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P03.16 Sexual abuse reported by young australian women
  1. SM Garland1,2,3,
  2. Y Jayasinghe1,3,4,
  3. ET Callegari5,6,
  4. A Gorelik7,
  5. AK Subasinghe1,2,
  6. JD Wark5,6
  7. on behalf of the YFHI, Safe-D study groups
  1. 1Department of Microbiology and Infectious Diseases, The Royal Women’s Hospital, Parkville, VIC, Australia
  2. 2Murdoch Childrens Research Institute, Parkville, VIC, Australia
  3. 3Department of Obstetrics and Gynaecology, University of Melbourne, Parkville, VIC, Australia
  4. 4Department of Gynaecology, Royal Children’s Hospital, Parkville, VIC, Australia
  5. 5Royal Melbourne Hospital Department of Medicine, University of Melbourne, Parkville, VIC, Australia
  6. 6Bone and Mineral Medicine, Royal Melbourne Hospital, Parkville, VIC, Australia
  7. 7Melbourne EpiCentre, Royal Melbourne Hospital, University of Melbourne, Parkville, VIC, Australia

Abstract

Introduction Young women are under-represented in health research despite their transitioning a life stage critical for future health outcomes. Sexual abuse has become a critical issue, globally, leading to significant long term morbidity. We investigated the prevalence of unwanted sexual experiences (USEs) in young women, residing in Victoria, Australia.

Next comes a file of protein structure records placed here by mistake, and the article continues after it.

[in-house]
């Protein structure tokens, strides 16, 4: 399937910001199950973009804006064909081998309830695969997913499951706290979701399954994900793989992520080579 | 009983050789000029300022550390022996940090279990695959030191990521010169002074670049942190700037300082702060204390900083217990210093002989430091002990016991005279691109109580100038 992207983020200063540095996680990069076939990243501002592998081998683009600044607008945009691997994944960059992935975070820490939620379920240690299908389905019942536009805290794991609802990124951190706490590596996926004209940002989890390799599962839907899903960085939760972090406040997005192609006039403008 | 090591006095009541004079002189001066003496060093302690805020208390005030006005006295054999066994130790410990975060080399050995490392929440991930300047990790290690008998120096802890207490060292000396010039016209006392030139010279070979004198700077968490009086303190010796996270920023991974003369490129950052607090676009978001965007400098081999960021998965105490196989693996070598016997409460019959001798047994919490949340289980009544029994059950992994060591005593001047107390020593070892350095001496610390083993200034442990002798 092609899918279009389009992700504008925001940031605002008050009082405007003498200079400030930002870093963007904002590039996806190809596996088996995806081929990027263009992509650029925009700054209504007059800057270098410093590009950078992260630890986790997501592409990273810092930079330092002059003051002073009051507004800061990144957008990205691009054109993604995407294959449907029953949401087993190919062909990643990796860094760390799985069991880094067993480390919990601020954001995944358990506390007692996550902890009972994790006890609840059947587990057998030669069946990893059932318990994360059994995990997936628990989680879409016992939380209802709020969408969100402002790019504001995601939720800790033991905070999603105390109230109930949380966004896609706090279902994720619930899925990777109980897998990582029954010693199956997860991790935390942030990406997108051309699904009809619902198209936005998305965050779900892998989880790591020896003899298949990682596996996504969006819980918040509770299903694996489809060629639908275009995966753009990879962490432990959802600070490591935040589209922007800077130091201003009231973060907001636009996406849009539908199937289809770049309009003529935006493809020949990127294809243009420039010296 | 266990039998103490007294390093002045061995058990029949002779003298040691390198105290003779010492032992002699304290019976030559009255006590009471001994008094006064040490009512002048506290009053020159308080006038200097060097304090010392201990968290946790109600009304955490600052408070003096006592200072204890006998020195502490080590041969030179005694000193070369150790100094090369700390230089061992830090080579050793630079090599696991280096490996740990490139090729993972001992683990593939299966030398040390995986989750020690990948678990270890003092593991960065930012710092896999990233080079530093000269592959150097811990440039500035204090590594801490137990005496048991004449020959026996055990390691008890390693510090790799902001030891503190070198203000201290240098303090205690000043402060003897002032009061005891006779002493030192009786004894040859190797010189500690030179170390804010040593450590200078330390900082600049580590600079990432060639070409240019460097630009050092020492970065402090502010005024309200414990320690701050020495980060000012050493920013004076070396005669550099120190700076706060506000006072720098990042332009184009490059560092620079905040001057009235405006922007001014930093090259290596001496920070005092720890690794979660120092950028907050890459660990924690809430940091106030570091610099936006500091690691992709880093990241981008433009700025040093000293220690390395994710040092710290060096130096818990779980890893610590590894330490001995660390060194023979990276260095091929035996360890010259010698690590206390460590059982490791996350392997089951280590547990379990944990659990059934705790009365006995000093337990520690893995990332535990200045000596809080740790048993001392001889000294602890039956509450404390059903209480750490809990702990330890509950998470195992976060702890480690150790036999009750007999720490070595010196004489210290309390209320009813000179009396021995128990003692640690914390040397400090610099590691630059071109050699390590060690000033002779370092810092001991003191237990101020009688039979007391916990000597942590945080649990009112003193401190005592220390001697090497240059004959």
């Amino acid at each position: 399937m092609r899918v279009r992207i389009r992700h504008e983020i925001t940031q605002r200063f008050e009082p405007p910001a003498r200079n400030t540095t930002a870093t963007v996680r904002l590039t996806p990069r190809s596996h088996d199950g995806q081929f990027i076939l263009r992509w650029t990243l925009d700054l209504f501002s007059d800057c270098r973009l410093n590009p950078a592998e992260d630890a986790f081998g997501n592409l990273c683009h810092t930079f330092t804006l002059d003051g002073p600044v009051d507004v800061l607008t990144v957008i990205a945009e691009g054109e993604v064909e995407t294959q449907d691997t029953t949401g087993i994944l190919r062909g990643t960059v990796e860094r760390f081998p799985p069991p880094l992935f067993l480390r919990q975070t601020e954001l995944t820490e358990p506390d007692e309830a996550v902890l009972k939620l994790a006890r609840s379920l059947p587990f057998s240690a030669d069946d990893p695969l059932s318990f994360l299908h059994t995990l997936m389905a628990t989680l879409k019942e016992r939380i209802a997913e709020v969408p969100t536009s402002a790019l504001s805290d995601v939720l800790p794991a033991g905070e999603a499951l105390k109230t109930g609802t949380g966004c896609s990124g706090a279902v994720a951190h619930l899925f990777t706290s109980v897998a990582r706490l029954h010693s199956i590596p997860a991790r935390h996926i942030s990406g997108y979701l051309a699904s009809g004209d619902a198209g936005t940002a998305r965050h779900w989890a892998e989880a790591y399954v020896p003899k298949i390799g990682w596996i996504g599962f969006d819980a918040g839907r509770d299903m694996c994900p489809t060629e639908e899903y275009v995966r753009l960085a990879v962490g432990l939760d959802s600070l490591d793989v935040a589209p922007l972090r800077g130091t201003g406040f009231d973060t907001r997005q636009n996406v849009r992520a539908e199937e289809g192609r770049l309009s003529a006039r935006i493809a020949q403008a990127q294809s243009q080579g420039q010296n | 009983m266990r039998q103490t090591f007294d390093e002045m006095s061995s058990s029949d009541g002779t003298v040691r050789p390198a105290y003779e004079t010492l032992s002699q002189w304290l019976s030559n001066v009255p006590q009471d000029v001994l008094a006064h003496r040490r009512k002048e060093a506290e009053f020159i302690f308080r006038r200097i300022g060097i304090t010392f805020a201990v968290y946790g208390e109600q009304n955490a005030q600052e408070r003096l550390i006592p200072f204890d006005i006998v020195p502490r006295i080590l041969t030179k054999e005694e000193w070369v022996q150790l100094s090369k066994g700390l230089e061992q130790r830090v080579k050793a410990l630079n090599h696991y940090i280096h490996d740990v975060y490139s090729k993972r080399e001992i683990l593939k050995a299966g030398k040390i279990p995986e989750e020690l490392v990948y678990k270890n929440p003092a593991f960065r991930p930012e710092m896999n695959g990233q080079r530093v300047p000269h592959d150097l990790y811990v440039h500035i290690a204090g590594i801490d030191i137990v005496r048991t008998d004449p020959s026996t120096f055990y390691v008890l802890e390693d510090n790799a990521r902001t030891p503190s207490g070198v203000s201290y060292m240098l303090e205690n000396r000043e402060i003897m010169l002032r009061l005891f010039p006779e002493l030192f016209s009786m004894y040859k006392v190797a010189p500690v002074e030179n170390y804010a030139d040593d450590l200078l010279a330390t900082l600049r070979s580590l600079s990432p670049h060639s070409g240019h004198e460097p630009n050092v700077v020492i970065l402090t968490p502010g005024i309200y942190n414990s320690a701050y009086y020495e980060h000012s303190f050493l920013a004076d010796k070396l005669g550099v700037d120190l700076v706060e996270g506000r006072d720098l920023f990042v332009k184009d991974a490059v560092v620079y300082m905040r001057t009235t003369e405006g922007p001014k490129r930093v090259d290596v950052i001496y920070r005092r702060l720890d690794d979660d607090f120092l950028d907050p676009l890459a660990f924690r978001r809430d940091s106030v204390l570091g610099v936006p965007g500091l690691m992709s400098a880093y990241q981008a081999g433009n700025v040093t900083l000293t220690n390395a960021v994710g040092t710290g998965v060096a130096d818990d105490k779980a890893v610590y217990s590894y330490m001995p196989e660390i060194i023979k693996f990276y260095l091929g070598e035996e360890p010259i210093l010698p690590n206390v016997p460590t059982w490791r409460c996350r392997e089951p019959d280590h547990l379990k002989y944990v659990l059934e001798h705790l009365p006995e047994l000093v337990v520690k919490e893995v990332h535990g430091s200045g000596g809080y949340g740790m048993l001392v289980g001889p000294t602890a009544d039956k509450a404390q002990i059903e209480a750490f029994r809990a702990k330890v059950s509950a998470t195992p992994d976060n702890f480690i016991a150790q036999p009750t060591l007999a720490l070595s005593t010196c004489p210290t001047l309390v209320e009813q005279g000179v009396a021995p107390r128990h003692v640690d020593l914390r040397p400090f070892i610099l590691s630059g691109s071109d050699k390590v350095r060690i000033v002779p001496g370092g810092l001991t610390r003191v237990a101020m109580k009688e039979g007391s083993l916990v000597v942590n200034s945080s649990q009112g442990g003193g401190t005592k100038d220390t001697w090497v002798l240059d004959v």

Methods The Young Female Health Initiative (YFHI) and Safe-D are comprehensive studies of physical, sexual, reproductive, and mental health of young females. Participants (aged 16–25 years) are recruited through Facebook. Consenting participants complete an extensive online health survey and attend a site visit. USEs are assessed using questionnaires and a protocol for protection of participants developed to ensure their safety.

Results Data available for 398 participants (YFHI: N = 178; Safe-D: N = 220) shows 14% recalled a USE when they were < 16 years of age, of whom, 62% indicated they suffered from depression, 32% reported penile-genital contact, and 20% had been diagnosed by a doctor or health professional with a sexually transmitted infection. In women who recalled a USE between 16–18 years of age (60/398, 15%), 42% stated they felt pressured into sexual intercourse with a man, and 28% reported having been raped. In women aged ≥18 years, no significant differences were observed between the proportion of women from the YFHI study, who reported a USE at < 16 years of age (19%), compared to participants from the Safe-D study (11%,  p > 0.05).

Conclusion To our knowledge this is the first Australian study in which the prevalence of USE in women as young as 16 years has been assessed. Prevalence was lesser than in other Australian community studies (25–30%). This may be related to age or reluctance to disclose. USEs should be researched further in this population, to develop intervention strategies.

Disclosure of interest statement Nil.

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